IA: Is that in response to some of the things you’ve already experienced within Hip Hop? You’ve mentioned that idea of having to leave everything out there and almost sacrifice yourself.
AE: Yeah. I think it comes in Hip Hop, that’s where I was as a young person, but also in dance in general and being somebody that’s different. It’s very hard because you do have to leave yourself a bit, because nobody…you’re often the only person like you in a room, so it’s really hard for you to be honest about how you feel, because it isolates you so much. You can feel uncomfortable in ways that you don’t really understand yet. Then other people, for example micro aggressions…things like that…you don’t feel comfortable bringing them up because nobody will understand and you don’t think that anybody there can support you. So in a way, you have to solve it, internalise it or leave it at the door, which is something that I…having worked with companies like Candoco, and being around people with similar experiences or an awareness, that’s been really nurturing. Having those things as valid and not leaving them at the door, just because other people don’t know how to deal with it. It’s like well, you’ve hired me so you’re gonna get [laughs] everything that I have to bring. The good and the bad.
IA: Talking of Candoco and the duet with Jemima, can you talk a little bit about that? You as performer in a very different work to an indoor, Hip Hop, commercial work.
AE: It was really, really great working on that…again, it was another experience where I went and nobody knew…I wasn’t known of so I didn’t have any history or…I felt like I could go in there as a professional artist and present myself as an…adult [laughs] in a way. Which was nice. The performance experience was really different because it was outdoors and people hadn’t seen it or bought a ticket and decided to see this work, it was open for the public. Which brought quite a lot of anxiety on my part, just because I can have difficult experiences in public and people reacting to me. But at the same time, it was nice to be surprised…not have the reactions I expect…just interacting with people in the street and performing a work that I really like enjoyed doing…I would have this initial anxiety but then I’d get into the work and people would be smiling and it would be like ‘Oh,’ I’d be pleasantly surprised. It was my first international tour, and me and Jemima got on really great so it was an all-round great experience.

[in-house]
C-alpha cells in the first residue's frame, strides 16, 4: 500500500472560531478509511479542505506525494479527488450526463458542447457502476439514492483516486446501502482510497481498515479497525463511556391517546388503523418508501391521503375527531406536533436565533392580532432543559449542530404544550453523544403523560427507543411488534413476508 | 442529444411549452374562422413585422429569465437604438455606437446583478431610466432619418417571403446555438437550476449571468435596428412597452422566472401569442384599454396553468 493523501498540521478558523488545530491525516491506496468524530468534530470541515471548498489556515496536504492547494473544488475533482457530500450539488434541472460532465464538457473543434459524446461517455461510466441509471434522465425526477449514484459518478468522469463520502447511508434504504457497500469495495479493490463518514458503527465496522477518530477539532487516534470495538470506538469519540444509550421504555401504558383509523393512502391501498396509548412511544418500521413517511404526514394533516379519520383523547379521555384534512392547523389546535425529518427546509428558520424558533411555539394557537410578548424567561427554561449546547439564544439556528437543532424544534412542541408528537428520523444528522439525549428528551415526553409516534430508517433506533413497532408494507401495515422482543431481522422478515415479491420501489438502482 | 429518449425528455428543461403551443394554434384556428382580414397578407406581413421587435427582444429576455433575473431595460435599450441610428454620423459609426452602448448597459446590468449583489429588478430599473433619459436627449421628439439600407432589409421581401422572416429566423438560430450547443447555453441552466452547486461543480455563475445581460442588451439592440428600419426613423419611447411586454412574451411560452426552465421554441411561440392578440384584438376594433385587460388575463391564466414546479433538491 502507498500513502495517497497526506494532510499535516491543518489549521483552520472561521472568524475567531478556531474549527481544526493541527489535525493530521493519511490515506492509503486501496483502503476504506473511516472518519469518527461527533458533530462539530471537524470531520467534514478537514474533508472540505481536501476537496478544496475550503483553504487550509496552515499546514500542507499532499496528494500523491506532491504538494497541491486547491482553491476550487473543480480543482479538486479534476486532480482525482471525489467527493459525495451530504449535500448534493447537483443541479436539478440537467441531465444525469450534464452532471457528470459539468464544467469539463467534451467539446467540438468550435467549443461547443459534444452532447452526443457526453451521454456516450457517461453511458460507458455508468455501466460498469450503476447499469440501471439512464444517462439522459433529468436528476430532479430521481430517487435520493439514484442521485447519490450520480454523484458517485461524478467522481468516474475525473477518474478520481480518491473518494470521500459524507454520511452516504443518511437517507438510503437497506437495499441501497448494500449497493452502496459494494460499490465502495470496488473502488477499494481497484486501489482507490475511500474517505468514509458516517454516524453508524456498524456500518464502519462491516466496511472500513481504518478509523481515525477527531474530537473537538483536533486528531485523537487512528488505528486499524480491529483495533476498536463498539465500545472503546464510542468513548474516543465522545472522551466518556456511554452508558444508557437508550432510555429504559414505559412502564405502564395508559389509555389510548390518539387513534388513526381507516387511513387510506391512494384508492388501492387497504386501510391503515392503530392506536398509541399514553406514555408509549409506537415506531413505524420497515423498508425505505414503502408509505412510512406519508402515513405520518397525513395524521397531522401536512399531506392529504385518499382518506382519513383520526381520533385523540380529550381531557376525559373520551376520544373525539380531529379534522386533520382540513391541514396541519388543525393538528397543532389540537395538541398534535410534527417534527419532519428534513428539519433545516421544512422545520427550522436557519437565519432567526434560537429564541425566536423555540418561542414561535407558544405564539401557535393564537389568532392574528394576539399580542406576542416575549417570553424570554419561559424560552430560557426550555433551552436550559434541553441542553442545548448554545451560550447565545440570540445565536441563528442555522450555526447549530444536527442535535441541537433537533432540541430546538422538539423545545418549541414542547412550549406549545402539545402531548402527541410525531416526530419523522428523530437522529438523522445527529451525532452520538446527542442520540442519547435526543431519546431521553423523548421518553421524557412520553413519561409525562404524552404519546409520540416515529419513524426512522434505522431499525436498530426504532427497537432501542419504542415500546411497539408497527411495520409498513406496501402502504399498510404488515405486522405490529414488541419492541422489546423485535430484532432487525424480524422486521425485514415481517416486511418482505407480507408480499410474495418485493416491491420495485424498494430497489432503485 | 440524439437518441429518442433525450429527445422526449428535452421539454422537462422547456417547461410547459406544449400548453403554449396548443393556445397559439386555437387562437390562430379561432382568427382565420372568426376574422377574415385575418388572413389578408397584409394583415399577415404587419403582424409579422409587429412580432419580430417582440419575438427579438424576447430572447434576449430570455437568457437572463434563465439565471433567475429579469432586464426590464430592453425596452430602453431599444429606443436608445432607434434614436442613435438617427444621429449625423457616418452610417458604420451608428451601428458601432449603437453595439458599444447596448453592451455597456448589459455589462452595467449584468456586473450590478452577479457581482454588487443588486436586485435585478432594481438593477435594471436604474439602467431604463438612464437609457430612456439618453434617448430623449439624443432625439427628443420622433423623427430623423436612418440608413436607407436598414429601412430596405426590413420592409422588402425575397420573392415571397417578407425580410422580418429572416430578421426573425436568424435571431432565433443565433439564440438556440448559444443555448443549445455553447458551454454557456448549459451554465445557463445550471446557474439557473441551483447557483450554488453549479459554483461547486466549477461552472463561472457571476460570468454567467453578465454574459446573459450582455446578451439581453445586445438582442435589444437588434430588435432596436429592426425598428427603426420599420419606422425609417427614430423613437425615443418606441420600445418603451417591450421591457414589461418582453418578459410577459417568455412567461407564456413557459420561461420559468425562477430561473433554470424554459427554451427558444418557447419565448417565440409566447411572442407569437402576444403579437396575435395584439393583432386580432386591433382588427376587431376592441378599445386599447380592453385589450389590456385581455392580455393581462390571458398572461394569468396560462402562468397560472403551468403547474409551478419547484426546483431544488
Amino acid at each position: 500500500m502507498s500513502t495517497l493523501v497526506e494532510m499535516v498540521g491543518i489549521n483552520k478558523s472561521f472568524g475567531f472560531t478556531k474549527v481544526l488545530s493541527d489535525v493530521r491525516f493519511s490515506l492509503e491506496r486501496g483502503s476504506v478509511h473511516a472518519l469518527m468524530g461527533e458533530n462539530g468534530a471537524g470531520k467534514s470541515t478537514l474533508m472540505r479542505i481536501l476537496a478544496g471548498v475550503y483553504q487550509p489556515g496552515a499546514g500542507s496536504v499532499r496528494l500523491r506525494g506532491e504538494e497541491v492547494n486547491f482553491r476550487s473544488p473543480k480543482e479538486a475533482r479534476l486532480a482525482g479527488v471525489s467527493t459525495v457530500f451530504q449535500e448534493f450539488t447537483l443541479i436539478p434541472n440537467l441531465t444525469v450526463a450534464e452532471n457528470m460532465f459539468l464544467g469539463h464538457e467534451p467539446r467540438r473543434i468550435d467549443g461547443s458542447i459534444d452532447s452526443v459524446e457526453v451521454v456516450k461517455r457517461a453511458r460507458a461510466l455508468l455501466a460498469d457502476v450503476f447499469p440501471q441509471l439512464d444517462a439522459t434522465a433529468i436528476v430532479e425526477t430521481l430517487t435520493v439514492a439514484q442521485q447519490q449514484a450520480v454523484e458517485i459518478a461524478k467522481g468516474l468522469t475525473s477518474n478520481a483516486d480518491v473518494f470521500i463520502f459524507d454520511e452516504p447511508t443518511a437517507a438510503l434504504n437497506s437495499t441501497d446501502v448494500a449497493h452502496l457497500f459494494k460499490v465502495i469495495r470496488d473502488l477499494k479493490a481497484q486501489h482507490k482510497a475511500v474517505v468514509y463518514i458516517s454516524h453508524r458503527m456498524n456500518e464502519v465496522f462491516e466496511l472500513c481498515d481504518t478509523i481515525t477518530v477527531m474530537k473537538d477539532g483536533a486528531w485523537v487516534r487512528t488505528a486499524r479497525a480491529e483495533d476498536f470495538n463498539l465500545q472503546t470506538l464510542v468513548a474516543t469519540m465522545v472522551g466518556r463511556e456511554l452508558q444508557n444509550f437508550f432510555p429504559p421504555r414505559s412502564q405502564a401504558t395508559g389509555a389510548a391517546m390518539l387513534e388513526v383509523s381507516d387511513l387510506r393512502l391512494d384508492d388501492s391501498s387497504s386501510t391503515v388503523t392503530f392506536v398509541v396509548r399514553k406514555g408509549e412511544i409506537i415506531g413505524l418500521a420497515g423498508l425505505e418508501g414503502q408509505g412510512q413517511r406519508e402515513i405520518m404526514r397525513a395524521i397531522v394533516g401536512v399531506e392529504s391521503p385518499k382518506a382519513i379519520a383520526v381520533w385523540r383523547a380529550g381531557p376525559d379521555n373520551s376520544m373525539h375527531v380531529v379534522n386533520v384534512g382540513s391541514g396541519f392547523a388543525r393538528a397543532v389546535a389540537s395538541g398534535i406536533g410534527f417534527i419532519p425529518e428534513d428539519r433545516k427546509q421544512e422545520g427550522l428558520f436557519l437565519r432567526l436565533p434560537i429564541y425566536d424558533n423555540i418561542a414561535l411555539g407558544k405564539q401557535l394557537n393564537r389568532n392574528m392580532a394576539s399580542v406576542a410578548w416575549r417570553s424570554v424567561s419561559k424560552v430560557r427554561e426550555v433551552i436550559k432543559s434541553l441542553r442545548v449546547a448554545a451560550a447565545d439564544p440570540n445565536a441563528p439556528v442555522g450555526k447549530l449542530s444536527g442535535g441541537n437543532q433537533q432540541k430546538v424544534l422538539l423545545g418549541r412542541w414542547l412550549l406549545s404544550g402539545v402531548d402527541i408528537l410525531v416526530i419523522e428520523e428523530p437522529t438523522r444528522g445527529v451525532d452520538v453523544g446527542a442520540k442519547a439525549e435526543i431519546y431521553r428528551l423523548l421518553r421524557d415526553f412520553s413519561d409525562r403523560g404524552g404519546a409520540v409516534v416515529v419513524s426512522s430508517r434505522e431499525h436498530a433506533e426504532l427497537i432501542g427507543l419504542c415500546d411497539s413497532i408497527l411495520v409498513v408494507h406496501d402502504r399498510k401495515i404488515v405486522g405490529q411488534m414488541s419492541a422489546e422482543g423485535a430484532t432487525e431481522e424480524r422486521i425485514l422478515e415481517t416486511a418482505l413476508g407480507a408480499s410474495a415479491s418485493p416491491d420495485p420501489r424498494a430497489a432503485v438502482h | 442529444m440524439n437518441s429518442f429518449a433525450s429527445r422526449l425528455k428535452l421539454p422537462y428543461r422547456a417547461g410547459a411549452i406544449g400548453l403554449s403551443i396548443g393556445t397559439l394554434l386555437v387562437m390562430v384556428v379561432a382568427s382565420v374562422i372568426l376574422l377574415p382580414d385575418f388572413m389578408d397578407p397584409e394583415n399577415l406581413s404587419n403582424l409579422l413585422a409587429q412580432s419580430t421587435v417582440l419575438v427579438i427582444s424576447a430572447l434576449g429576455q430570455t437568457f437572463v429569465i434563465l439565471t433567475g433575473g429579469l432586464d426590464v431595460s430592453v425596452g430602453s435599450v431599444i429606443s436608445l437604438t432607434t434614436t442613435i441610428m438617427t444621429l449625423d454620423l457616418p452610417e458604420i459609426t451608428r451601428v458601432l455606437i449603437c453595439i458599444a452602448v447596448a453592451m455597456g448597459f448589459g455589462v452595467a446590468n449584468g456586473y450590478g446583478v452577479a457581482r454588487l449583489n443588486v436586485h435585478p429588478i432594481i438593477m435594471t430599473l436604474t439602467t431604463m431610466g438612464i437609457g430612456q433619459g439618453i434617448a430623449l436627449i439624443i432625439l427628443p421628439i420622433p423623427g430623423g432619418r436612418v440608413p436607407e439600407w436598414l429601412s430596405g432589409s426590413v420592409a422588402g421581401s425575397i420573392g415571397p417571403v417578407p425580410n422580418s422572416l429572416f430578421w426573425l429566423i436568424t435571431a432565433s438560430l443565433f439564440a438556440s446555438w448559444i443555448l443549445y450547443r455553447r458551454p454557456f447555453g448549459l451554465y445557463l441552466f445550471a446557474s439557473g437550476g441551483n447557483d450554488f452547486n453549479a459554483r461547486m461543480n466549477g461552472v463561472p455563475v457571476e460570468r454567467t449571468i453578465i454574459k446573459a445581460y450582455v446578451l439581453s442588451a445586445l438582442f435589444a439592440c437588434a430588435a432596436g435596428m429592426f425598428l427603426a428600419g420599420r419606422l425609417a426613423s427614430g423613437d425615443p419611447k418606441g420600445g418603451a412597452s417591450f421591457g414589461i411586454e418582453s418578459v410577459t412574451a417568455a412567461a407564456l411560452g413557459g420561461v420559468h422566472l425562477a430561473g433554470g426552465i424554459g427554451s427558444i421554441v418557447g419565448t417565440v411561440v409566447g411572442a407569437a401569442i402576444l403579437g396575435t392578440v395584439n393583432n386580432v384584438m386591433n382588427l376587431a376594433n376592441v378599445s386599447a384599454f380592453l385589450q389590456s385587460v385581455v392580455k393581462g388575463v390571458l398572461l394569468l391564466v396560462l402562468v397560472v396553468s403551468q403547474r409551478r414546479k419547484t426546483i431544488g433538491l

IA: What does success and happiness look like to you?
AE: Hmm. There’s definitely a part of me that’s like…I’m on Sadler’s Wells, I’m doing a solo and everybody’s on their feet, crying and I’ve made everybody re-think their attitudes about disability and racism and sexism. I’ve just done all of that and that’s success. [laughs] But I think in a more realistic, or humble way, it would be working with nice people and being proud of what you make and using dance for social change? And being a human being at the same time. I guess that would be happiness for me.
IA: I’ve got some more questions, but is there anything that you’ve not spoken about so far, that you want recording, or that you want to talk about? It might be a memory or an encounter that’s important to you that hasn’t been triggered by the questions so far.
AE: Hmm. [long pause] I don’t know if I have anything pressing to add. I feel like I’m quite good at rambling all my opinions into any question that you ask to be honest. If something else comes up I will mention it.
IA: How does Hip Hop manifest in and on your body?
AE: Hmm. Interesting… [pause] I don’t know. How does it manifest? It’s definitely changed, throughout my whole experience. I think initially, I was very attracted to the groove of it and just reflecting the music very closely. I don’t know if that is how Hip Hop manifested in me, in the music and me showing what the music is. I had teachers like Tali…a bit later on my ZooNation training, and that was nice cause there was more of a…I remember at the time being ‘Ooh, this really feels nice in my body, it’s a different style’. A bit in between, but at that time I was like ‘Oh, I feel like this was me but I didn’t know it’. Now I think Hip Hop manifests in…in a bit of a jumble in me. I really like code switching and being able to do the full-on locking routine and have the right technique and really enjoy the skills of it but…I also think Hip Hop…I also like doing whatever I want to a Hip Hop song. Lots of different ways but mostly…I think I value both as much as each other, the styles and doing a choreography class. I really like doing those things, seeing something and it moving on me; I also really like being in Hip Hop and then bringing whatever I feel doing at the time as well.
IA: There’s two camps in the Hip Hop world, the purists and the evolutionists. Those who want to protect and preserve the original foundations and styles and those who want to acknowledge but evolve it. Where do you sit on that?